Headphones: Hospitals are noisy and treatments are long and boring. The gift of noise cancelling headphones can help your loved one escape into audiobooks, podcasts or their favorite music without hearing all the machines around them. There are so many options to choose from, one for every budget. I linked the ones I've heard have the best sound quality and are very comfortable. They also have Prime, which is the only way I shop now.
Books: Books are the BEST! I get so lost in books that for a few minutes I forget where I am and what I'm going through. There are so many great ones out right now too! I love finding newer releases by lesser known authors and finding one I can completely fall out of reality with. Normally I like self help books too but while going through cancer reading about self help,’ wasn't helpful. However scaping with a creative fantasy novel was. My favorite right now is Wrath/Patience Event Horizon Series, Book 1.
Guided Journals are amazing!! Sure some days I just need a blank page and to write without restriction. But on really rough days, when I have no inspiration, a guided journal pulls the words and emotions right out of me. A guided journal leads you through questions about your life, your legacy, your memorable moments, and things your loved ones will love reading about you 70 years from now. It’s such a neat gift and can be passed down for generations. When you have cancer or a chronic illness you are faced with your mortality. As a mother and grandmother I think about what I have taught my children that they will teach their own. I wonder if they will remember how funny I am or my favorite recipes. The guided journal is a place where I can put it all and hope they will continue to pass it on. They can also write their own and give it to the person who is ill. I loved reading the guided journal my grandkids filled out, although I didn’t know ‘pickles’ and ‘shark’ could be the answer to so many questions.
For those who want to do or can spend a little more:
Apple Watch: I know this is not what you would expect to see on this list but it has a very important role and can be live saving for some patients. It's pretty much the new panic button for those needing it. With Apple’s new technology the watch can detect a hard fall among other things like heart rate. When it detects a hard fall or other emergency it can alert your loved ones so they can go check on you. It also will call 911 and give them your location if you don't respond after a hard fall is detected! Forget the button around the neck, an Apple Watch has your loved one covered. It will be keeping a close eye on them when you cant.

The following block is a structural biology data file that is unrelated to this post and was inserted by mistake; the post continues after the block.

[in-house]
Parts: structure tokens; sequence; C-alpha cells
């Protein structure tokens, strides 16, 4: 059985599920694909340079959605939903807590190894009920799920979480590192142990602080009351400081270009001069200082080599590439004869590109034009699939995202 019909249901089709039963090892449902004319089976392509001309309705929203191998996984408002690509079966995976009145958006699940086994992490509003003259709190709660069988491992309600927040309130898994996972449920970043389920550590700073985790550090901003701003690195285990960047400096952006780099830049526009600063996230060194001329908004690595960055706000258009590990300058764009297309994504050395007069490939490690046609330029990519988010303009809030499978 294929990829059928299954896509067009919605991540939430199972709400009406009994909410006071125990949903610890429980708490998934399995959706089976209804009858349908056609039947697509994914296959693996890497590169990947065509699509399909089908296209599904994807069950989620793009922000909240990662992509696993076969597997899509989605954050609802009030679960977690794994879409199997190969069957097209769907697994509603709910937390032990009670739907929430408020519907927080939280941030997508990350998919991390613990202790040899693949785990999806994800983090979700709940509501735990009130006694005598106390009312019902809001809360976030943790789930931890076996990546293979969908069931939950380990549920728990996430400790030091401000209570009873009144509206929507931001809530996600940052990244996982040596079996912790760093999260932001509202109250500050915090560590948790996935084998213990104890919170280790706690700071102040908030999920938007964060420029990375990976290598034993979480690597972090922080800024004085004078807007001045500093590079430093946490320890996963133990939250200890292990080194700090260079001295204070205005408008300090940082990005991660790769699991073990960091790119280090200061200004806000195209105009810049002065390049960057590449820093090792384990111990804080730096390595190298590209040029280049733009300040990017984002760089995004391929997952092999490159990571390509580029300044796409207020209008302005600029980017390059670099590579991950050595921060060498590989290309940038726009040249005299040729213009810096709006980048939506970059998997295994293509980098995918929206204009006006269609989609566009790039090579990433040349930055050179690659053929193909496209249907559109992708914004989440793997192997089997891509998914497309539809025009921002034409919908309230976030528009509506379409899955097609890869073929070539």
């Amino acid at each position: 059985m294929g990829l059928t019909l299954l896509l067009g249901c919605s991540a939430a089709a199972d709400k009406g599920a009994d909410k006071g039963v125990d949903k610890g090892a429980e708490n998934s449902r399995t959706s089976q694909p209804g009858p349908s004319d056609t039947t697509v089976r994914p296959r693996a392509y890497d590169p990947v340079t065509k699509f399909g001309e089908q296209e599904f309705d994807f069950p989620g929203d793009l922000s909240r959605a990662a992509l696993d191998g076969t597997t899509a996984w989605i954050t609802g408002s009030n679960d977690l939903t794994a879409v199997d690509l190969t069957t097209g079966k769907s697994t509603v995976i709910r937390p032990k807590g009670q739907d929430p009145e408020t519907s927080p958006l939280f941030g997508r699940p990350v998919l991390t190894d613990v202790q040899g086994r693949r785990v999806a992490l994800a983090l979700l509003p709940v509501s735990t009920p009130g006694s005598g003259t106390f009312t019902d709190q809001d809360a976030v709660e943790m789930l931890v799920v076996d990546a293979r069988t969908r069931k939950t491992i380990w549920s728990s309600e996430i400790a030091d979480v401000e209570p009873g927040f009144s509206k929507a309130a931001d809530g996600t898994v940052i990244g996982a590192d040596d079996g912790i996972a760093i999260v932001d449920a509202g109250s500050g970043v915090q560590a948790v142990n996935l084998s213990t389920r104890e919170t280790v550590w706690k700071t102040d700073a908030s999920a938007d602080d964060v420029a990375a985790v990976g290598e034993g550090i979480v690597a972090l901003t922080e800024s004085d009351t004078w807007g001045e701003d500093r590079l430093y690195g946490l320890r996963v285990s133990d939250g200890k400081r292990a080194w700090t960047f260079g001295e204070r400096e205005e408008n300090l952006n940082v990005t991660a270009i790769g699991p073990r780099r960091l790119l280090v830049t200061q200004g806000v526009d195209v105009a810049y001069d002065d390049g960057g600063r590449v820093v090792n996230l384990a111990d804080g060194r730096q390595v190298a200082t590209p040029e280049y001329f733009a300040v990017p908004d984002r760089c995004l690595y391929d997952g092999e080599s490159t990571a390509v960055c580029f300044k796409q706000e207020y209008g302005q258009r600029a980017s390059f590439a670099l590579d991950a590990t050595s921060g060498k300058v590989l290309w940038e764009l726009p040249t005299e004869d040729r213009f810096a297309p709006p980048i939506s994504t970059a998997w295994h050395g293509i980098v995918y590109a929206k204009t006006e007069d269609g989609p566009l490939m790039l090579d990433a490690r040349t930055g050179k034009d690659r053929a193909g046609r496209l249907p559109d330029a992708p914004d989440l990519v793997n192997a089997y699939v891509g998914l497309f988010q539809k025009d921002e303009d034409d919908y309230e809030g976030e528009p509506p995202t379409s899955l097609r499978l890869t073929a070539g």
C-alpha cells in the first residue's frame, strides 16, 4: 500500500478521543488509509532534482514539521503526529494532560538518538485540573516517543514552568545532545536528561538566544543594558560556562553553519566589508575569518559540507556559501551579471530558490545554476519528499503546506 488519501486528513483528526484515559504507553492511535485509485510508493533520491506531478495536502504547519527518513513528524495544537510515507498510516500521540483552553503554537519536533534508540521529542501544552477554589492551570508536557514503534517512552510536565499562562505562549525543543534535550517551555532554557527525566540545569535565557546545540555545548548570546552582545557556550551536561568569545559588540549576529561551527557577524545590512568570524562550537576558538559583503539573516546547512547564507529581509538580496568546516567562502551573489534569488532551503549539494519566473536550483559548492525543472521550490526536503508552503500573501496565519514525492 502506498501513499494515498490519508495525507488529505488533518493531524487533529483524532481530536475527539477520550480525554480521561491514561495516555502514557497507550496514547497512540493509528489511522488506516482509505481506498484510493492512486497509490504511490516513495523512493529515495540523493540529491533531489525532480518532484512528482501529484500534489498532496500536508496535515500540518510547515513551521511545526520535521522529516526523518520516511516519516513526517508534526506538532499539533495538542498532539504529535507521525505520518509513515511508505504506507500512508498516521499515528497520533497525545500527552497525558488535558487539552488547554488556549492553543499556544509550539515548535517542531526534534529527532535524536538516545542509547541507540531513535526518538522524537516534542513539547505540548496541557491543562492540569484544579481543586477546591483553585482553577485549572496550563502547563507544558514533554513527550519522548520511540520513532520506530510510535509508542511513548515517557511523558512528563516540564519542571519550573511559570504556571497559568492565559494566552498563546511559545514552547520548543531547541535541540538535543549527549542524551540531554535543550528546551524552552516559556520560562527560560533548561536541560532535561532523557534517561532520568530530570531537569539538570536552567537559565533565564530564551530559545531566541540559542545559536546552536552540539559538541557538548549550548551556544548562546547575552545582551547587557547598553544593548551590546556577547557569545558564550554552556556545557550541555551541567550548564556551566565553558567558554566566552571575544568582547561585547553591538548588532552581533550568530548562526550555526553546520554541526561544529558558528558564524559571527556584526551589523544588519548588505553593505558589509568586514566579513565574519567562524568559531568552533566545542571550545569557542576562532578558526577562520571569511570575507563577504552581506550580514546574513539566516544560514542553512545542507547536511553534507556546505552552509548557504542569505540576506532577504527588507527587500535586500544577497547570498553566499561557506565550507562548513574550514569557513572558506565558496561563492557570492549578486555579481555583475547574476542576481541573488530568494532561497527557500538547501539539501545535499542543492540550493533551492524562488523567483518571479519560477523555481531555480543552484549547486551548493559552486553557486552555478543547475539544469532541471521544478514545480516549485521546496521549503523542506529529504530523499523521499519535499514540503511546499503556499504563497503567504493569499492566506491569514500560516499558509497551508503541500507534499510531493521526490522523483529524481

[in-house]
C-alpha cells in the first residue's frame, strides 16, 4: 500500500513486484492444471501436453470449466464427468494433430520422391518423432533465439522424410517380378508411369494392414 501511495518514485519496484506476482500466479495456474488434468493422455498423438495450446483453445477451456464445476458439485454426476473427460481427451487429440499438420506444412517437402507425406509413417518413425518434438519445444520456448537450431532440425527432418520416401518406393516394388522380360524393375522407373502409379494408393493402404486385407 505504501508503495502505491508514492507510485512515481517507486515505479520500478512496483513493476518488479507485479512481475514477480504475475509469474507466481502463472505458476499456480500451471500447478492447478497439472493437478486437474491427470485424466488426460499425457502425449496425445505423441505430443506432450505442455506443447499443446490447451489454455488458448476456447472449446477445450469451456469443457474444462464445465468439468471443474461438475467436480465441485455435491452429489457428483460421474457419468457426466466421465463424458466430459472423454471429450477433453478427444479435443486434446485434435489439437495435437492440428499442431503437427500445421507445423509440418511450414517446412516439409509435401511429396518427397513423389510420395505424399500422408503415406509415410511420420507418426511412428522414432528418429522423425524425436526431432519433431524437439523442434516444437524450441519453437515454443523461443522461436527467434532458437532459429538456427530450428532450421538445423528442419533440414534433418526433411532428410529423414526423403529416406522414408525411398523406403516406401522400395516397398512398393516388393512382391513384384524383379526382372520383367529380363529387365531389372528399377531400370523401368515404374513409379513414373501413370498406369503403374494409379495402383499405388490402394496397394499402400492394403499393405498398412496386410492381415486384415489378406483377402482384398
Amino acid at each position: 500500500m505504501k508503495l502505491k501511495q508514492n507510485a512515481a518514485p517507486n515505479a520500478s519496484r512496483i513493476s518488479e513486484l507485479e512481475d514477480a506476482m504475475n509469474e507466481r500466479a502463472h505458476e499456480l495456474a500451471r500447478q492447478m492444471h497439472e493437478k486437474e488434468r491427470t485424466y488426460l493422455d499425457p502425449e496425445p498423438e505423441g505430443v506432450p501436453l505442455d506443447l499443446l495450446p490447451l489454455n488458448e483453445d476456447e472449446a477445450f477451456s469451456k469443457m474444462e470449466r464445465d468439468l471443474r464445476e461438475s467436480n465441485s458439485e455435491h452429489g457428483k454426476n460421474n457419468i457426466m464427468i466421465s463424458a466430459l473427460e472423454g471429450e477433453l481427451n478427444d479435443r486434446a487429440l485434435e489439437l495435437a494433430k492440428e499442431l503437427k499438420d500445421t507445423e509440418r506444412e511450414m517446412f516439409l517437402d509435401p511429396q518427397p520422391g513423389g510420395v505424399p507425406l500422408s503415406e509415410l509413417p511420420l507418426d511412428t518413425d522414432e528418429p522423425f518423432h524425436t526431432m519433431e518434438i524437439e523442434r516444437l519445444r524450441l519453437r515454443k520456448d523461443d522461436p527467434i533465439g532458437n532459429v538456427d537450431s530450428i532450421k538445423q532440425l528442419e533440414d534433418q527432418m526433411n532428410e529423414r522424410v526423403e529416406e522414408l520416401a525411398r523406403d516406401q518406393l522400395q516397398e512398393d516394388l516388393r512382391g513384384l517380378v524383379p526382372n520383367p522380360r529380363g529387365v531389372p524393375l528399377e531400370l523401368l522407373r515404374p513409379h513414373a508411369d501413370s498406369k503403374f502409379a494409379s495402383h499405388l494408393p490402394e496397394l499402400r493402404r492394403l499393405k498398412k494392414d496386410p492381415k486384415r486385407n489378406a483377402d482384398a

Roomba: Sweeping and vacuuming doesn’t seem hard until you barely have the strength to brush your teeth. Then you cry because you know the floors need to be clean, it's better for your health, but you don't have the strength to clean them. Your friends have all said ‘call if you need something’, but how humiliating is it to ask someone to come sweep your floor or do your dishes. Why don't we have robots for that yet? Oh wait, it’s 2020, we do!! The IRobot Roomba might not be able to do the dishes but just keeping the floor swept is such a great relief. What a happy day it will be when that stress of dirty floors is over!
Quite family photo sesh: Yes I mean a photo session. I know this is morbid but who knows how long any of us have left on this planet. Having a photographer come to the house or even the hospital and take family photos is priceless. I’m not going to go into detail on this because I don't want to cry on my keyboard, so just think about how meaningful it would be to have one last photo session with a loved one right before they died. That's what this means to us, even if we have every intention of living.
Ninja Foodi all in one grill: This Ninja can grill, air fry, pressure cook, and slow cook all in one! One ‘pan’, one thing to clean, no standing over the stove, no awful grease in our food. When your energy is low from fighting illness or from tending to a loved one fighting illness, this Ninja is your best friend. Easy quick meals are your new best friend!
I hope this information helps you with how you can help in a situation where none of us have any control. When you hear of a child or a friend diagnosed with cancer you may want to run and hug them tightly, but they may need time alone for a few days to soak it all in. You may want to offer advice but they aren't ready to hear it. This article is to inspire useful ideas from someone whos been there, but the most important thing to us is that you CARE. So again, thank you.
Cancer battles can last months or years for some (3-5 years for my granddaughter and great nephew), and a lifetime for others. Your kindness and support makes a world of difference, so please, be patient with us and stay for the long fight. Everyone's life keeps going and after the first few months and support tapers off. We need people like you, people who really care,to stay with us through it all, no matter how long the road is. Thank you for being our angels, our rock, and for loaning us your faith when ours is weak.